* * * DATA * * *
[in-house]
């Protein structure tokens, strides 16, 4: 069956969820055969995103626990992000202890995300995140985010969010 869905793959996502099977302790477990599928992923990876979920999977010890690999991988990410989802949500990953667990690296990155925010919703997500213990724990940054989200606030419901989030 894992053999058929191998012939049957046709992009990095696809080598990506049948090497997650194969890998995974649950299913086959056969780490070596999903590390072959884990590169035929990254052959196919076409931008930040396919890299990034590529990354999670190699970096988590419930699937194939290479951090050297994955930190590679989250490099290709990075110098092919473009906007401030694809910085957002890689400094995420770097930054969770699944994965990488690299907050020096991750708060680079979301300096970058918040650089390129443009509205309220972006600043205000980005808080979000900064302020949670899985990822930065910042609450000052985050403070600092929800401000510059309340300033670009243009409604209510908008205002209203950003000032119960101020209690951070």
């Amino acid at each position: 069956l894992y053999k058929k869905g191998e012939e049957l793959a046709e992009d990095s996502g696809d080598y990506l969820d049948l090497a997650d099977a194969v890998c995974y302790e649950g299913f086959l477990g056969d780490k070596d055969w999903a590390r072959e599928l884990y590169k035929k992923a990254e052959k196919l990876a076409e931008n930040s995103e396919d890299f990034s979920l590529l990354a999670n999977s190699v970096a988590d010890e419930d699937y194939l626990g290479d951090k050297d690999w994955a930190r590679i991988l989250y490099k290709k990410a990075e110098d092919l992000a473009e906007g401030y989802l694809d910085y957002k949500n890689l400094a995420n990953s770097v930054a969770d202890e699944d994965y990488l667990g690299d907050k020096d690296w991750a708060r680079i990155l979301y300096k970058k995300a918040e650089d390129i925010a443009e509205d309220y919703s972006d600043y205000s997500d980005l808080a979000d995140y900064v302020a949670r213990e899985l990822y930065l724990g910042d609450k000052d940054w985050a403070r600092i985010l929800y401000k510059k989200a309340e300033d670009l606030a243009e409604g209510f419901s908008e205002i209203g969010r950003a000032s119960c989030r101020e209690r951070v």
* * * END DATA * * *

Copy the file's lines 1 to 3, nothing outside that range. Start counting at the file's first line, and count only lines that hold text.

[in-house]
């Protein structure tokens, strides 16, 4: 069956969820055969995103626990992000202890995300995140985010969010 869905793959996502099977302790477990599928992923990876979920999977010890690999991988990410989802949500990953667990690296990155925010919703997500213990724990940054989200606030419901989030 894992053999058929191998012939049957046709992009990095696809080598990506049948090497997650194969890998995974649950299913086959056969780490070596999903590390072959884990590169035929990254052959196919076409931008930040396919890299990034590529990354999670190699970096988590419930699937194939290479951090050297994955930190590679989250490099290709990075110098092919473009906007401030694809910085957002890689400094995420770097930054969770699944994965990488690299907050020096991750708060680079979301300096970058918040650089390129443009509205309220972006600043205000980005808080979000900064302020949670899985990822930065910042609450000052985050403070600092929800401000510059309340300033670009243009409604209510908008205002209203950003000032119960101020209690951070």
């Amino acid at each position: 069956l894992y053999k058929k869905g191998e012939e049957l793959a046709e992009d990095s996502g696809d080598y990506l969820d049948l090497a997650d099977a194969v890998c995974y302790e649950g299913f086959l477990g056969d780490k070596d055969w999903a590390r072959e599928l884990y590169k035929k992923a990254e052959k196919l990876a076409e931008n930040s995103e396919d890299f990034s979920l590529l990354a999670n999977s190699v970096a988590d010890e419930d699937y194939l626990g290479d951090k050297d690999w994955a930190r590679i991988l989250y490099k290709k990410a990075e110098d092919l992000a473009e906007g401030y989802l694809d910085y957002k949500n890689l400094a995420n990953s770097v930054a969770d202890e699944d994965y990488l667990g690299d907050k020096d690296w991750a708060r680079i990155l979301y300096k970058k995300a918040e650089d390129i925010a443009e509205d309220y919703s972006d600043y205000s997500d980005l808080a979000d995140y900064v302020a949670r213990e899985l990822y930065l724990g910042d609450k000052d940054w985050a403070r600092i985010l929800y401000k510059k989200a309340e300033d670009l606030a243009e409604g209510f419901s908008e205002i209203g969010r950003a000032s119960c989030r101020e209690r951070v």